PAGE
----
B4494, Chieveley, UK
If Britain were like France, the B4494 would be flagged as an itinéraire bis, an alternative route, as it parallels a stretch of the A34 between Newbury and Oxford The B4494 is a classic British B road, 15 miles of blacktop uninterrupted by settlements and off the official radar.
After the eternal busyness of home-counties’ motorways and main routes, the sparsely trafficked B4494 is a pleasant surprise. Join it at Junction 13 of the M4 via Chieveley village. Narrowish and hedged, although fairly well surfaced, this route allows several miles of fourth to fifth gear motoring in your 911.
Pass the turn-off to Brightwalton and, after a couple of blind corners (take it easy here), the road opens into a long straight. This is promising and the best is yet to come for suddenly you crest a hill as Berkshire gives way to Oxfordshire, the hedges disappear and before you is the Vale of White Horse.
LATITUDE: 51:27:42N/1:19:6W LENGTH OF DRIVE: 12 miles POINTS OF INTEREST: FOOD AND ACCOMMODATION: Royal Oak, Yattendon The Crab at Chieveley
Ridgeway ancient right of way
Uffington White Horse
Bear Hotel, Wantage
LENGTH OF DRIVE: 12 miles
POINTS OF INTEREST:
FOOD AND ACCOMMODATION:
Royal Oak, Yattendon
The Crab at Chieveley
The cooling towers of Didcot power station are visible on the right, but the driver has no time to admire the view as the road is falling fast and he needs to react quickly to find third for the sharp left which appears abruptly. Now the route drops 200 feet in half a mile.
The ability to accelerate downhill here is a real test as the straight is barely 300 yards before another sharp bend – this time to the right – looms. But looking to his right the driver has a perfect view of the next 800 yards which means this corner can safely be cut, as can the left kink 500 yards on, and you’re snatching fourth then fifth as the road rises again and a crest is approached.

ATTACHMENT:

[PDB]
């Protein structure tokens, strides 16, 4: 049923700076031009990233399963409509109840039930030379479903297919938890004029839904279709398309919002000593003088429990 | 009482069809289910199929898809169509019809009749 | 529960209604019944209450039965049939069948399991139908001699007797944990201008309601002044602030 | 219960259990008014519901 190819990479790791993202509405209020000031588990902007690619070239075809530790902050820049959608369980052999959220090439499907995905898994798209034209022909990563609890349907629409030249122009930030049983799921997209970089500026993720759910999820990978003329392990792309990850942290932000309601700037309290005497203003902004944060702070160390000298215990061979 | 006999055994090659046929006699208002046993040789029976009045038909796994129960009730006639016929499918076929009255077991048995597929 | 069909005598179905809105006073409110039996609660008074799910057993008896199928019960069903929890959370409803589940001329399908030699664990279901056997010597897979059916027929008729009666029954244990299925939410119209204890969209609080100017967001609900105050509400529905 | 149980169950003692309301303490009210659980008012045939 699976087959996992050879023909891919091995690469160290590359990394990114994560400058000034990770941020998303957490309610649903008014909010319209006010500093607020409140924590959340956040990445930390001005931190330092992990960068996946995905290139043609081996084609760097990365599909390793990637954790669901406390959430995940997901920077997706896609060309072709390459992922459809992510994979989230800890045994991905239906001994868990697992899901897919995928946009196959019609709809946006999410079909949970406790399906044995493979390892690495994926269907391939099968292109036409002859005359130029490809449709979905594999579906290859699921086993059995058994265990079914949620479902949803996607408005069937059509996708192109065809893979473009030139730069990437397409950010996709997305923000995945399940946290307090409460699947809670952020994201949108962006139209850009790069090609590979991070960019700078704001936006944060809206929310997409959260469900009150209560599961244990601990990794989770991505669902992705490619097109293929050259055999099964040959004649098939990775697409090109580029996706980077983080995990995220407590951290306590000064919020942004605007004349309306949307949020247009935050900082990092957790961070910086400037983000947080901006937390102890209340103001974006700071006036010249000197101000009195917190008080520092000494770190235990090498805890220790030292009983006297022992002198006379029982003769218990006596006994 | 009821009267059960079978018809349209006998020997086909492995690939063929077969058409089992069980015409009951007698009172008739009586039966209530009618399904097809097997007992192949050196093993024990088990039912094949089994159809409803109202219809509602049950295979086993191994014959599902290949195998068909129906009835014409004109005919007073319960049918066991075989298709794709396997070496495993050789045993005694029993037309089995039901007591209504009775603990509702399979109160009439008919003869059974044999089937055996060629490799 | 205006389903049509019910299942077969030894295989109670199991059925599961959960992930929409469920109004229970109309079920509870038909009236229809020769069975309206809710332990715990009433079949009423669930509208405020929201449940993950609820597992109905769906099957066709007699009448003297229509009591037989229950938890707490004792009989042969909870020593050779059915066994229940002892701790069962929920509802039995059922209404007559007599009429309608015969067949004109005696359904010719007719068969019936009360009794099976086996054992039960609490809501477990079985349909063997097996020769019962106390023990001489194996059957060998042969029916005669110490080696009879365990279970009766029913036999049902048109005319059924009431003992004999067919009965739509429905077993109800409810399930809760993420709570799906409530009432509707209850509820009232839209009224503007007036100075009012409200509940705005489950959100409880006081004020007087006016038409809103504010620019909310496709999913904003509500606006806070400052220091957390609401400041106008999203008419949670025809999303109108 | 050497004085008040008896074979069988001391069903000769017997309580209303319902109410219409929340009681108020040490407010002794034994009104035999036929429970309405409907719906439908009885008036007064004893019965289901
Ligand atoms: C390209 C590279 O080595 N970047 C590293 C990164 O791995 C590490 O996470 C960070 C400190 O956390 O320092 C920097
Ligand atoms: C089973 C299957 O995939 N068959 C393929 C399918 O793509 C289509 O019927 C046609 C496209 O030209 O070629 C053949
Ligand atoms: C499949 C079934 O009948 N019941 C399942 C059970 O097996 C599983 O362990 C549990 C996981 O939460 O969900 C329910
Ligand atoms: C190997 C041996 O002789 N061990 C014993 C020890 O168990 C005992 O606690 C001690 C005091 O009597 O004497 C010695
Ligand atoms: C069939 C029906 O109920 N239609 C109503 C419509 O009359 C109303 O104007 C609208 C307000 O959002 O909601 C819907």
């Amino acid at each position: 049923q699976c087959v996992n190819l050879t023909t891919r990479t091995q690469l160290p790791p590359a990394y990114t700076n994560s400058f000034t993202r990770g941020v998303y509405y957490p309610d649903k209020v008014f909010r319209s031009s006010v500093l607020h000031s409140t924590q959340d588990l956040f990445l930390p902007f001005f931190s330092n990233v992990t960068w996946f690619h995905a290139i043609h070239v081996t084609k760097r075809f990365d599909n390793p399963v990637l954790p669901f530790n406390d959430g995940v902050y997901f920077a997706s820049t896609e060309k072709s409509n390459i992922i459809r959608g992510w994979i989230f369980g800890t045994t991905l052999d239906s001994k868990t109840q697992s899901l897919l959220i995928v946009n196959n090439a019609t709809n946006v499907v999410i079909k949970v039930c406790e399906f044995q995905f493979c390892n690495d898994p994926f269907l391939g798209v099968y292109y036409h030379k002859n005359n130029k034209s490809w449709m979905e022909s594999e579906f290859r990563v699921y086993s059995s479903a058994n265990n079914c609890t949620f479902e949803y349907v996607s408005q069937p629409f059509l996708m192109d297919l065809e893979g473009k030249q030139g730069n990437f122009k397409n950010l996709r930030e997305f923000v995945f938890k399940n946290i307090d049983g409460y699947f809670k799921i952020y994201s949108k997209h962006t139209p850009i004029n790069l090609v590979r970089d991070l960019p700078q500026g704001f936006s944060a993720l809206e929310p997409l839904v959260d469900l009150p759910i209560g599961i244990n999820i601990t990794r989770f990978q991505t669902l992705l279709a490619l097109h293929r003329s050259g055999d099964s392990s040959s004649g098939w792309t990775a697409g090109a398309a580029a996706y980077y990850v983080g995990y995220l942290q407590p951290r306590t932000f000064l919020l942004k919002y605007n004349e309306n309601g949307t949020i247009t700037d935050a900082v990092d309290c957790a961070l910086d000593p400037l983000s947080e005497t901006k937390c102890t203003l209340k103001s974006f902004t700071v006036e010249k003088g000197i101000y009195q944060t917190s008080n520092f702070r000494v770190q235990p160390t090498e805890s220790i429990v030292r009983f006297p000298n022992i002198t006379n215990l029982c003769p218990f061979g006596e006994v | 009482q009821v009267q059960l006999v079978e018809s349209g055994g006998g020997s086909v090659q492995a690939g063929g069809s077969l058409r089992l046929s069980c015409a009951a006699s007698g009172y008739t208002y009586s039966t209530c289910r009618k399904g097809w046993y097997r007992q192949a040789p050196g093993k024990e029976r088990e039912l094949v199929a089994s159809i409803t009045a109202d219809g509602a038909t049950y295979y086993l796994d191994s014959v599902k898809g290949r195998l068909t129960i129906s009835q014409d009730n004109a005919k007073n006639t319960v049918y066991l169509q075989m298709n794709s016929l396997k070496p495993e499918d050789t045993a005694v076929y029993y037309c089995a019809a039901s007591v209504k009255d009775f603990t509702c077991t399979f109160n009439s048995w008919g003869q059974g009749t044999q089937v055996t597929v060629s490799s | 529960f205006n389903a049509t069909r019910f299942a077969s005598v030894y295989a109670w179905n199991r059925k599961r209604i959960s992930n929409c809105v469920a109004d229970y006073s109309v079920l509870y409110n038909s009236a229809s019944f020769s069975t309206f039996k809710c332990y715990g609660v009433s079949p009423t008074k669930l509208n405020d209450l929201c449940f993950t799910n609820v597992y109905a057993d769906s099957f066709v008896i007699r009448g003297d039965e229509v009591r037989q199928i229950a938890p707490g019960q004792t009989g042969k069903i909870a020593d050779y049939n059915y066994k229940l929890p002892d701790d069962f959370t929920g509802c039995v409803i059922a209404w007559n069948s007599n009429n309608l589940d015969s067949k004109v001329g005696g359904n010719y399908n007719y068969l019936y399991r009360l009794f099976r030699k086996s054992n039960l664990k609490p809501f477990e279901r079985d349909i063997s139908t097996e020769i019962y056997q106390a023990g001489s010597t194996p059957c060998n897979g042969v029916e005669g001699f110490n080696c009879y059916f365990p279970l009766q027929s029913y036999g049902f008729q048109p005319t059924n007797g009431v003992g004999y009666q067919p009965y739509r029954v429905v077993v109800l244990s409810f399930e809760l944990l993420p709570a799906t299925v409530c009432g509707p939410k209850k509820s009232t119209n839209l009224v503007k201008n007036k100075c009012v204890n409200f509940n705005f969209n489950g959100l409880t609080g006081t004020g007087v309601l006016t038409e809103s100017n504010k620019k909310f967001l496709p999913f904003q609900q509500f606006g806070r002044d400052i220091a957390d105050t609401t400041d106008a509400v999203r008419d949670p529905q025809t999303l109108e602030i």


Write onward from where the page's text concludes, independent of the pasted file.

So open and unexpected is this marvellous piece of blacktop that it’s easy to get carried away here. However, caution is in order; visible from further back, but blind at this point is a sharp left.
Lift off before the top of the crest otherwise very heavy braking will be required just as the 911 is unsettled by the sudden falling away of the road. The result is an untidy approach and this deceptive corner is spoiled (or worse). This is the most technical part of the descent.
Another downhill stretch is followed by a further third gear right then the road levels out into another open mile straight. Lift off after the farm on the left as Wantage and its 30mph zone are fast coming into view.
The farm entrance is a good place to turn round to try it again, for this two-and-a-half mile surprise package is irresistible. Once again, bends which are visible from afar lose their sightlines on approach and, although the wise driver has scanned the hill ahead, a cyclist or other slow moving hazard might be obscured.
Third gear again for the first two bends then (if the route is clear) flat through the ‘Masta’ kink at the bottom of what is the steepest part of the ascent and then hard through the next left which has a clear sightline, but more caution for the final right which is blind. Here the ancient Ridgeway track crosses from east to west and the car park provides a convenient turning space.
The second time down, you’ll know where the tricky parts are…
Even if the A34 is behaving itself, this route is not a major detour and, in a crowded part of Britain, it provides a welcome reminder of exactly why we bought our 911s in the first place.